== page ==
Commander and his team at ExpeditionHistory.org came to exploration fame by locating the 150 year old treasure legend called “The Lost Adams Diggings”, solved and found the legendary “Lost Ship of the Desert” located in the Mojave, calling the “discovery of America by Columbus” into academic question; and for discovering and proving the mythical origin myth of the Aztec peoples, by discovering Aztlan and its evidence as being in North America. Aztlán is the legendary ancestral home of the Nahua peoples, one of the main cultural groups in Mesoamerica and, by extension, is the mythical homeland of the Aztec peoples. Aztec is the Nahuatl word for “people from Aztlan”.
James Stephen “Steve” Fossett
Entrepreneur – record-setting aviator – Sailor – Adventurer – Author – Inventor: Fossett (April 22, 1944 – c. September 3, 2007) was the first person to fly solo nonstop around the world in a balloon. He made his fortune in the financial services industry, and was best known for many world records, including five nonstop circumnavigations of the Earth: as a long-distance solo balloonist, as a sailor, and as a solo flight fixed-wing aircraft pilot. A fellow of the Royal Geographical Society and the Explorers Club, Fossett set 116 records in five different sports, 60 of which still stood when he disappeared. Known for his patentable Carburetion/Fuel Injector modifications which helped him to pursue “Chasing the Wind” (name of his autobiography), Fossett contributed numerous improvements to the field of aviation.
Entrepreneur – Investor – Inventor: “I think that’s the single best piece of advice: constantly think about how you could be doing things better and questioning yourself” – Musk is currently the CEO & CTO of SpaceX and CEO & Chief Product Architect of Tesla Motors. After studying commerce at the Queen’s School of Business for two years, Musk transferred to the University of Pennsylvania to obtain a Bachelor of Science degree in economics and a Bachelor of Science degree in physics. He founded SpaceX and led Tesla Motors and PayPal.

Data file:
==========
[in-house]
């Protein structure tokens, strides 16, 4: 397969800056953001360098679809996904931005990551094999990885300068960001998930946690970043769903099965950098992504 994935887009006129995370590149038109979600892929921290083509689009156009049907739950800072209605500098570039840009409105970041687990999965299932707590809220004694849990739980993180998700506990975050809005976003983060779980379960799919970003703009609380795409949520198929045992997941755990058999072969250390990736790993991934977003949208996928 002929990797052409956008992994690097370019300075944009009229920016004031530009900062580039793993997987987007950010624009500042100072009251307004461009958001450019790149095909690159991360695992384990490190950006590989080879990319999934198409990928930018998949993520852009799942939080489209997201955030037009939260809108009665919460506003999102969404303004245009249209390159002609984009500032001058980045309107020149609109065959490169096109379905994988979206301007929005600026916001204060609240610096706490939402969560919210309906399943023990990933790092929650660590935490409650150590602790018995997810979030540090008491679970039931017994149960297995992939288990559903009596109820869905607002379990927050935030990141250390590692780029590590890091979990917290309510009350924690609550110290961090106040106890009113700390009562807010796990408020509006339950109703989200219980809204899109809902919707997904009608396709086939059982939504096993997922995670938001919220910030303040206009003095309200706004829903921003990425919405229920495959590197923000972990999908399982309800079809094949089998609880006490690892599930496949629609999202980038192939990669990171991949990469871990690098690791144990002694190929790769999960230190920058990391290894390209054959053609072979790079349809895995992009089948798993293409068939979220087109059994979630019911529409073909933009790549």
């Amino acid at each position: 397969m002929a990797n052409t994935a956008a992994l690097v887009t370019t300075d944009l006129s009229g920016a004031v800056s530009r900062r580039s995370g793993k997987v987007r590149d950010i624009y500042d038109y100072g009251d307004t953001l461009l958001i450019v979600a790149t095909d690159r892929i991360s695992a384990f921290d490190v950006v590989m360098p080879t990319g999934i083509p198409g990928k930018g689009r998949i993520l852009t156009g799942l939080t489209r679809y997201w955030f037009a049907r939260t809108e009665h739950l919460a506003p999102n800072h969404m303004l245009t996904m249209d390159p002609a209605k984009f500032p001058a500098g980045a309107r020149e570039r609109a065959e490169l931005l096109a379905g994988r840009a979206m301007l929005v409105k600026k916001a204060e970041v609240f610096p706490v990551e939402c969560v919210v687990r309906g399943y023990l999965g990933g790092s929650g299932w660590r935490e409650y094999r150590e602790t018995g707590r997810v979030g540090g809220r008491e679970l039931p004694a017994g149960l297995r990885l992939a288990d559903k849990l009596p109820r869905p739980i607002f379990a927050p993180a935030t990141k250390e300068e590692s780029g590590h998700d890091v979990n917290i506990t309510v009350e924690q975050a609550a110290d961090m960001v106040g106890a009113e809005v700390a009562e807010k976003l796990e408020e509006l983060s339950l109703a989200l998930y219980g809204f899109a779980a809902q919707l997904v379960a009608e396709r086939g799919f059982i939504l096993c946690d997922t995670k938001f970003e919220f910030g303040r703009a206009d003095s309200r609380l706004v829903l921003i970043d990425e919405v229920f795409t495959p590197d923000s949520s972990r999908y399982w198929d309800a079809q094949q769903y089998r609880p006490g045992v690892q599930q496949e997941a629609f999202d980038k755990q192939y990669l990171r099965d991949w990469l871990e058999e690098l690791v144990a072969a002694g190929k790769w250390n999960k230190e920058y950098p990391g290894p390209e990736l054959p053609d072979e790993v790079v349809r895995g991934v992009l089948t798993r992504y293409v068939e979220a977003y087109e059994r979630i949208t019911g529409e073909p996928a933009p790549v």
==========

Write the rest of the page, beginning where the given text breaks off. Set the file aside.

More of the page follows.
Musk developed the person-to-person payment platform and renamed his company PayPal. PayPal’s early growth was due in large part to a successful viral growth campaign created by Musk. In October 2002, PayPal was acquired by eBay for US$1.5 billion in stock. Before its sale, Musk, the company’s largest shareholder, owned 11.7% of PayPal’s shares. Like Commander Pulitzer above, Musk is better known for his adventures than his technology inventions. Hundreds of millions of users around the globe use his person-to-person payment technology to conduct billions of transactions annually.
So what is the common thread among these well-known explorers and inventors?
Seems the same school of thought and brain genius that enables one to seek adventure and tackle things others don’t even dream of doing is the same common thread to inventing ideas that change society and lead to a better way of life and productivity.
Of course there were other notables to add to this prestigious list and all could not be named here, but we will leave you with one interesting trivia point to share and amaze your friends with:
Q: Which Explorer(s) – Adventurer is credited with creating the following: (1) this first portable, collapsible and snap to assemble boat? And; (2) the first recorded “air gun” (precursor to pellet guns and paint-ball guns of today)?
A: Captain Meriwether Lewis and his close friend Second Lieutenant William Clark – The Lewis and Clark Expedition, also known as the Corps of Discovery Expedition. Commissioned by President Thomas Jefferson (on this same list above).
Seems the saying is true – “Necessity IS the mother of Invention” and who finds their needs challenged more than past and modern Explorers? Plus I think we can all agree, those on this list would not come to mind when thinking of laboratory-locked “nerd-stereotypes” who come up with patents!
KEYWORDS: Top Inventors, Explorers, George Washington, Thomas Jefferson, Abraham Lincoln, Theodore Roosevelt, Teddy Roosevelt, Richard Branson, Sir Richard Branson, Commander Hutton Pulitzer, J Hutton Pulitzer, Elon Musk, Steve Fossett, Lewis and Clark, Corps of Discovery, Lewis and Clark Expedition, Mother of Invention, Plato, Cacheology, Exploration,